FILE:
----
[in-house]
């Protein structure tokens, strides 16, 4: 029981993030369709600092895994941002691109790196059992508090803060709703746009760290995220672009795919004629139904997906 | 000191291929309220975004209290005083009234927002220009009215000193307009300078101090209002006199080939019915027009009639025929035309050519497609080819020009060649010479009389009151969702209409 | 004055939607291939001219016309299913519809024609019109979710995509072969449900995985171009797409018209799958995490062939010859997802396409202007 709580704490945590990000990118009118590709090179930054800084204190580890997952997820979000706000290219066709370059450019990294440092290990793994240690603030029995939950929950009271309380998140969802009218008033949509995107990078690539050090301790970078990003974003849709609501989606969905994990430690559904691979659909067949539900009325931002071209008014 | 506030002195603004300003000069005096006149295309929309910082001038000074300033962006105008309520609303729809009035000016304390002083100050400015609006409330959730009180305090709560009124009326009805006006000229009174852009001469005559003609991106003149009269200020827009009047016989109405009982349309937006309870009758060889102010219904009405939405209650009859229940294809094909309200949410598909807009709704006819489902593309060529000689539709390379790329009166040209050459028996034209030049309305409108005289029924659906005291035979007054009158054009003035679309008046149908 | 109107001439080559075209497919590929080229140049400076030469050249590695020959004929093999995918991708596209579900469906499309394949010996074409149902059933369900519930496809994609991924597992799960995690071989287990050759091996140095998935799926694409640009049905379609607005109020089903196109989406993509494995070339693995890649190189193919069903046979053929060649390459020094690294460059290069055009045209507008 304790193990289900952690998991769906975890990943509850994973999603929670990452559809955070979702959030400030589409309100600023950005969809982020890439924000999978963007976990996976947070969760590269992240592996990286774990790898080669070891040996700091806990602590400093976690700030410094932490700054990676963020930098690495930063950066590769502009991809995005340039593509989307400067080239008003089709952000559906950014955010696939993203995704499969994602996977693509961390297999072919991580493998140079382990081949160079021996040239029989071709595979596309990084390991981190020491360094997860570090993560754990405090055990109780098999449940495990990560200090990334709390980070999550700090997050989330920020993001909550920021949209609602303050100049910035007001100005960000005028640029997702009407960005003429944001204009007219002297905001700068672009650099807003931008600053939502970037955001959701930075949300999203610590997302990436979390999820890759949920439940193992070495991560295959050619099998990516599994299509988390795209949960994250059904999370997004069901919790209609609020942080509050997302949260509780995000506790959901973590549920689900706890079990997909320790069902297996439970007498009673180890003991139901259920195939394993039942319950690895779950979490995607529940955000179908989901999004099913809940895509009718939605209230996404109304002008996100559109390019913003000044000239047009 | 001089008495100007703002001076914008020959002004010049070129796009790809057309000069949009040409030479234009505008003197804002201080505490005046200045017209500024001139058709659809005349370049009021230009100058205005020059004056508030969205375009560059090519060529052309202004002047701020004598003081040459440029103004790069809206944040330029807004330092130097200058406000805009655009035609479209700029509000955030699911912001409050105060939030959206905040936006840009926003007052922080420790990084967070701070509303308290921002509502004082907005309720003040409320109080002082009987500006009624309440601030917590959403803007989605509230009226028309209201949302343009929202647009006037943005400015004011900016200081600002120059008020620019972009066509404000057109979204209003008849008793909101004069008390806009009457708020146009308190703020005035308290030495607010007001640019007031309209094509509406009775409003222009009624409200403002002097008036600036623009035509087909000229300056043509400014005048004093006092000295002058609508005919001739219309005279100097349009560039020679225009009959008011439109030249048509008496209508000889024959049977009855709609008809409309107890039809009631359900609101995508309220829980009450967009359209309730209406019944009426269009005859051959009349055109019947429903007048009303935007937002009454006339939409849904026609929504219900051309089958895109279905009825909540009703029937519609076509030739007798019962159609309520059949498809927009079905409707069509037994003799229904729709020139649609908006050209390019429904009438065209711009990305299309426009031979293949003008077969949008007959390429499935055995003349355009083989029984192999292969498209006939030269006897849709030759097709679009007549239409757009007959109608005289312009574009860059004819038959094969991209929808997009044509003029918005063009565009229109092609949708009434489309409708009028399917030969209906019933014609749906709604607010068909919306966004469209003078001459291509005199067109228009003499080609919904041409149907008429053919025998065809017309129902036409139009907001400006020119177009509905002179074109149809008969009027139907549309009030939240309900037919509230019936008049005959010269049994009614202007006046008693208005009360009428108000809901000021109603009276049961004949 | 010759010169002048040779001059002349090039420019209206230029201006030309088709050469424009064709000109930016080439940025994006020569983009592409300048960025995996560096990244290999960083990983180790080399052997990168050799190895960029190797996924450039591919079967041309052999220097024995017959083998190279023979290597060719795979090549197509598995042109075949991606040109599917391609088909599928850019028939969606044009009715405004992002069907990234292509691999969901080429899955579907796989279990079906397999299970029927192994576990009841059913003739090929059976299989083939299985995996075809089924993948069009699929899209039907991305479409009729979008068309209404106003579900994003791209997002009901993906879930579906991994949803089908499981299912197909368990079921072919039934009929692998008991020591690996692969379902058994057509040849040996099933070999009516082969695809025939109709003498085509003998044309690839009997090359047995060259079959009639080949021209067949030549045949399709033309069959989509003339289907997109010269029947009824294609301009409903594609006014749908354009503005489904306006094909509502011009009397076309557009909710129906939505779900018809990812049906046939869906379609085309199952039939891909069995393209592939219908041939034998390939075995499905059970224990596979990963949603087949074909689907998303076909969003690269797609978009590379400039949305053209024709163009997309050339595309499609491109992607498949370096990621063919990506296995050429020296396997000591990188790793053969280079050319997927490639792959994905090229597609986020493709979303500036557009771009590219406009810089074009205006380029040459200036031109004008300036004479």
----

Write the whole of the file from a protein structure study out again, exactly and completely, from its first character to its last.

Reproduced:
[in-house]
């Protein structure tokens, strides 16, 4: 029981993030369709600092895994941002691109790196059992508090803060709703746009760290995220672009795919004629139904997906 | 000191291929309220975004209290005083009234927002220009009215000193307009300078101090209002006199080939019915027009009639025929035309050519497609080819020009060649010479009389009151969702209409 | 004055939607291939001219016309299913519809024609019109979710995509072969449900995985171009797409018209799958995490062939010859997802396409202007 709580704490945590990000990118009118590709090179930054800084204190580890997952997820979000706000290219066709370059450019990294440092290990793994240690603030029995939950929950009271309380998140969802009218008033949509995107990078690539050090301790970078990003974003849709609501989606969905994990430690559904691979659909067949539900009325931002071209008014 | 506030002195603004300003000069005096006149295309929309910082001038000074300033962006105008309520609303729809009035000016304390002083100050400015609006409330959730009180305090709560009124009326009805006006000229009174852009001469005559003609991106003149009269200020827009009047016989109405009982349309937006309870009758060889102010219904009405939405209650009859229940294809094909309200949410598909807009709704006819489902593309060529000689539709390379790329009166040209050459028996034209030049309305409108005289029924659906005291035979007054009158054009003035679309008046149908 | 109107001439080559075209497919590929080229140049400076030469050249590695020959004929093999995918991708596209579900469906499309394949010996074409149902059933369900519930496809994609991924597992799960995690071989287990050759091996140095998935799926694409640009049905379609607005109020089903196109989406993509494995070339693995890649190189193919069903046979053929060649390459020094690294460059290069055009045209507008 304790193990289900952690998991769906975890990943509850994973999603929670990452559809955070979702959030400030589409309100600023950005969809982020890439924000999978963007976990996976947070969760590269992240592996990286774990790898080669070891040996700091806990602590400093976690700030410094932490700054990676963020930098690495930063950066590769502009991809995005340039593509989307400067080239008003089709952000559906950014955010696939993203995704499969994602996977693509961390297999072919991580493998140079382990081949160079021996040239029989071709595979596309990084390991981190020491360094997860570090993560754990405090055990109780098999449940495990990560200090990334709390980070999550700090997050989330920020993001909550920021949209609602303050100049910035007001100005960000005028640029997702009407960005003429944001204009007219002297905001700068672009650099807003931008600053939502970037955001959701930075949300999203610590997302990436979390999820890759949920439940193992070495991560295959050619099998990516599994299509988390795209949960994250059904999370997004069901919790209609609020942080509050997302949260509780995000506790959901973590549920689900706890079990997909320790069902297996439970007498009673180890003991139901259920195939394993039942319950690895779950979490995607529940955000179908989901999004099913809940895509009718939605209230996404109304002008996100559109390019913003000044000239047009 | 001089008495100007703002001076914008020959002004010049070129796009790809057309000069949009040409030479234009505008003197804002201080505490005046200045017209500024001139058709659809005349370049009021230009100058205005020059004056508030969205375009560059090519060529052309202004002047701020004598003081040459440029103004790069809206944040330029807004330092130097200058406000805009655009035609479209700029509000955030699911912001409050105060939030959206905040936006840009926003007052922080420790990084967070701070509303308290921002509502004082907005309720003040409320109080002082009987500006009624309440601030917590959403803007989605509230009226028309209201949302343009929202647009006037943005400015004011900016200081600002120059008020620019972009066509404000057109979204209003008849008793909101004069008390806009009457708020146009308190703020005035308290030495607010007001640019007031309209094509509406009775409003222009009624409200403002002097008036600036623009035509087909000229300056043509400014005048004093006092000295002058609508005919001739219309005279100097349009560039020679225009009959008011439109030249048509008496209508000889024959049977009855709609008809409309107890039809009631359900609101995508309220829980009450967009359209309730209406019944009426269009005859051959009349055109019947429903007048009303935007937002009454006339939409849904026609929504219900051309089958895109279905009825909540009703029937519609076509030739007798019962159609309520059949498809927009079905409707069509037994003799229904729709020139649609908006050209390019429904009438065209711009990305299309426009031979293949003008077969949008007959390429499935055995003349355009083989029984192999292969498209006939030269006897849709030759097709679009007549239409757009007959109608005289312009574009860059004819038959094969991209929808997009044509003029918005063009565009229109092609949708009434489309409708009028399917030969209906019933014609749906709604607010068909919306966004469209003078001459291509005199067109228009003499080609919904041409149907008429053919025998065809017309129902036409139009907001400006020119177009509905002179074109149809008969009027139907549309009030939240309900037919509230019936008049005959010269049994009614202007006046008693208005009360009428108000809901000021109603009276049961004949 | 010759010169002048040779001059002349090039420019209206230029201006030309088709050469424009064709000109930016080439940025994006020569983009592409300048960025995996560096990244290999960083990983180790080399052997990168050799190895960029190797996924450039591919079967041309052999220097024995017959083998190279023979290597060719795979090549197509598995042109075949991606040109599917391609088909599928850019028939969606044009009715405004992002069907990234292509691999969901080429899955579907796989279990079906397999299970029927192994576990009841059913003739090929059976299989083939299985995996075809089924993948069009699929899209039907991305479409009729979008068309209404106003579900994003791209997002009901993906879930579906991994949803089908499981299912197909368990079921072919039934009929692998008991020591690996692969379902058994057509040849040996099933070999009516082969695809025939109709003498085509003998044309690839009997090359047995060259079959009639080949021209067949030549045949399709033309069959989509003339289907997109010269029947009824294609301009409903594609006014749908354009503005489904306006094909509502011009009397076309557009909710129906939505779900018809990812049906046939869906379609085309199952039939891909069995393209592939219908041939034998390939075995499905059970224990596979990963949603087949074909689907998303076909969003690269797609978009590379400039949305053209024709163009997309050339595309499609491109992607498949370096990621063919990506296995050429020296396997000591990188790793053969280079050319997927490639792959994905090229597609986020493709979303500036557009771009590219406009810089074009205006380029040459200036031109004008300036004479």